Quality, professional veterinary care, tailored for you and your pet.


When you come to collect your pet after surgery, you will be so happy to see him or her that we know much of the post-op instructions we give you will go straight out of your head! So here is a checklist


-When you come to collect your pet, you will have been given an appointment to speak to the vet or nurse. The procedure will be explained to you and you should feel free to ask as many questions as you like! We will go through any post-operative instructions with you at this time.


- You will be given a printed sheet of instructions, repeating what you have been told


- We usually advise that animals may be slightly drowsy for the first night after a general              anaesthetic. This is normal, but they should be back to their old selves within a day or two. If you are at all worried, call. If we are not open, our emergency service will give you good advice or arrange to see your pet.


- With DOGS and CATS, we usually advise a light diet on the night of the operation- either a        small amount of the food they normally eat, or (if you feel like spoiling them!) some cooked      chicken/ pasta/ scrambled egg. Don’t be alarmed if they are not keen to eat, or even if they are sick- the anaesthetic can make some animals nauseous for the first 24 hours. For RABBITS and RODENTS, feed them as normal- it’s important they get back to eating as soon as possible.


- If your DOG has undergone a major surgical procedure, we will advise that, after the first          night, they are exercised for short periods, on the lead, so they don’t overdo it. For some        operations, we might advise total rest. For others it may not matter so much. We often advise CATS are kept indoors the first night after any operation, in case the anaesthetic makes them woozy, so it’s ideal if you are prepared with a litter tray, litter etc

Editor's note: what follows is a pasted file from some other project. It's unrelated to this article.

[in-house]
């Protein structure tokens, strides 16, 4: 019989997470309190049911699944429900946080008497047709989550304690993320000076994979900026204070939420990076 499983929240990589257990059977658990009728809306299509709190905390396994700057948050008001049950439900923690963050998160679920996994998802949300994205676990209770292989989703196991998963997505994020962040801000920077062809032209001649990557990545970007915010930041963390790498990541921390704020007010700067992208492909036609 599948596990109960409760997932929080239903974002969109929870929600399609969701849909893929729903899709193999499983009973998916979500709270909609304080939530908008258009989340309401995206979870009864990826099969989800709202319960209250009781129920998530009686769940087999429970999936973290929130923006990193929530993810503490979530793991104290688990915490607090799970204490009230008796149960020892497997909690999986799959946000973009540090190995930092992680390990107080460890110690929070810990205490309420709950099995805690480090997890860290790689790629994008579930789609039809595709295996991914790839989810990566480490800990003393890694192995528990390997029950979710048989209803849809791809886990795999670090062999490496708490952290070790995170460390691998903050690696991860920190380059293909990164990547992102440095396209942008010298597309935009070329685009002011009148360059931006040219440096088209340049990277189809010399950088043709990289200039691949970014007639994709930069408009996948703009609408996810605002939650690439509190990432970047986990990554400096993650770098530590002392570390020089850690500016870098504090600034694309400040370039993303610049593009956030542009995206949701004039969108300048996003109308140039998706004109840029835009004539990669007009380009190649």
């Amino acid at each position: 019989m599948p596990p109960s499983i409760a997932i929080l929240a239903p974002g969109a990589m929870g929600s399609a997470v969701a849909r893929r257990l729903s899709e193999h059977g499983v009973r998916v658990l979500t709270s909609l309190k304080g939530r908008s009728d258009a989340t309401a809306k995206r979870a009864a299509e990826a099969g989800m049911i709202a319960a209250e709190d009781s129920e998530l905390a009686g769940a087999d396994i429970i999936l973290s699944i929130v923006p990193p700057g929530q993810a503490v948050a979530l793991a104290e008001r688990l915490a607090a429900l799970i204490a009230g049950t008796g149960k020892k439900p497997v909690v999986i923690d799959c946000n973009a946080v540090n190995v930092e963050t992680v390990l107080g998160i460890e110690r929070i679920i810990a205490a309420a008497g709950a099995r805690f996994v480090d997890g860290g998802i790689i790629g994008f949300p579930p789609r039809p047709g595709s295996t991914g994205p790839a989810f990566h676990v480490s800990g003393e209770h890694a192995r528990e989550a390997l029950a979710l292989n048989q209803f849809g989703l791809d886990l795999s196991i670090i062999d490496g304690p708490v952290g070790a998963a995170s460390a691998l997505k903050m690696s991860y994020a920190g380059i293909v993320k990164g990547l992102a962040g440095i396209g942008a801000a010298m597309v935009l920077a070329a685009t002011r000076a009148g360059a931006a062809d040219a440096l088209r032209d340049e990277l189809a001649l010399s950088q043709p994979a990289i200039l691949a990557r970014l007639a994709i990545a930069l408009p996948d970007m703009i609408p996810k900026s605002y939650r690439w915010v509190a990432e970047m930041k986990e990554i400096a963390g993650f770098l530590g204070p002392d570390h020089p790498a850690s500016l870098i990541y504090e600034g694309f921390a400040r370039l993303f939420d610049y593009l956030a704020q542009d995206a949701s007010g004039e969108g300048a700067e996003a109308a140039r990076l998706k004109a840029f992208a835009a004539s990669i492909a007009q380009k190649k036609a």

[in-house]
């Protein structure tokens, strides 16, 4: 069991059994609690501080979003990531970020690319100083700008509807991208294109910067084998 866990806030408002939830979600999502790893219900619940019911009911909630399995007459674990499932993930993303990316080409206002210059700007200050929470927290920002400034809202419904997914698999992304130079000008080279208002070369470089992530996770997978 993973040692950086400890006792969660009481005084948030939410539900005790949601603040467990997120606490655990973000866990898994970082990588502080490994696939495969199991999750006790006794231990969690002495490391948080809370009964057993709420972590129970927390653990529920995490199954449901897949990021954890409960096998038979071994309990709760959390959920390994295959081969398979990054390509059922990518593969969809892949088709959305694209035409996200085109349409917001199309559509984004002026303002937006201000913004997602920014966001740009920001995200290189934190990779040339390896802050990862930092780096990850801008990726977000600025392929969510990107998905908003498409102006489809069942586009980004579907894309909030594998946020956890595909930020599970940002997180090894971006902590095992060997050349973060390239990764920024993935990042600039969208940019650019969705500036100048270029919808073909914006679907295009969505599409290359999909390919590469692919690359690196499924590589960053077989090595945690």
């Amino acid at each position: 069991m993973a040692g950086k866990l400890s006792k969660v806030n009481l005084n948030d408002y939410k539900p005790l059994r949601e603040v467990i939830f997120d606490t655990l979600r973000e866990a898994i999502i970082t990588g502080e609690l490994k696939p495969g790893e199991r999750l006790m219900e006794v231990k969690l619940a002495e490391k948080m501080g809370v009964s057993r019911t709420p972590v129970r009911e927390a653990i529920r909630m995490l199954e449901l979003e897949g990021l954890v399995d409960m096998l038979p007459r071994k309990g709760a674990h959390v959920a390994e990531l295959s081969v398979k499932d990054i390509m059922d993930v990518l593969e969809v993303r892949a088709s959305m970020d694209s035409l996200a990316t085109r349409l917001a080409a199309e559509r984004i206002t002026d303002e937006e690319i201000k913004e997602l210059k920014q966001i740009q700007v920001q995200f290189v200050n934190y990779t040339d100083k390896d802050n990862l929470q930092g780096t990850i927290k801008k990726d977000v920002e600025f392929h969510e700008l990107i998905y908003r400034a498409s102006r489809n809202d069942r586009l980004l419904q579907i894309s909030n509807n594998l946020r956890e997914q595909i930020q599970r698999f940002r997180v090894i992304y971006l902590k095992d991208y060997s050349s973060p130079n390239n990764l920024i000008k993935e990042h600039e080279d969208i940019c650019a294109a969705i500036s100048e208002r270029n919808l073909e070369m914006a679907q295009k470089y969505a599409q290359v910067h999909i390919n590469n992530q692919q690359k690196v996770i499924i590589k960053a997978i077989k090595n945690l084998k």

- We usually like to give your pet a (free) quick check-up a couple of days after any surgery, to make sure he or she has recovered from the anaesthetic and the wound looks fine.


- If your pet has stitches, you will be advised how best to make sure he or she doesn’t attempt    a bit of DIY stitch removal!! Buster (bucket) collars are never popular, but if your pet has been trying to get to the stitches we may recommend one! Otherwise, an old T-shirt can be useful! If your pet DOES chew his or her stitches out, don’t panic, but call us or our emergency service for advice/ treatment.


- Finally, if you have ANY questions or worries, no matter how silly they seem, CALL US! That       is what we are here for!


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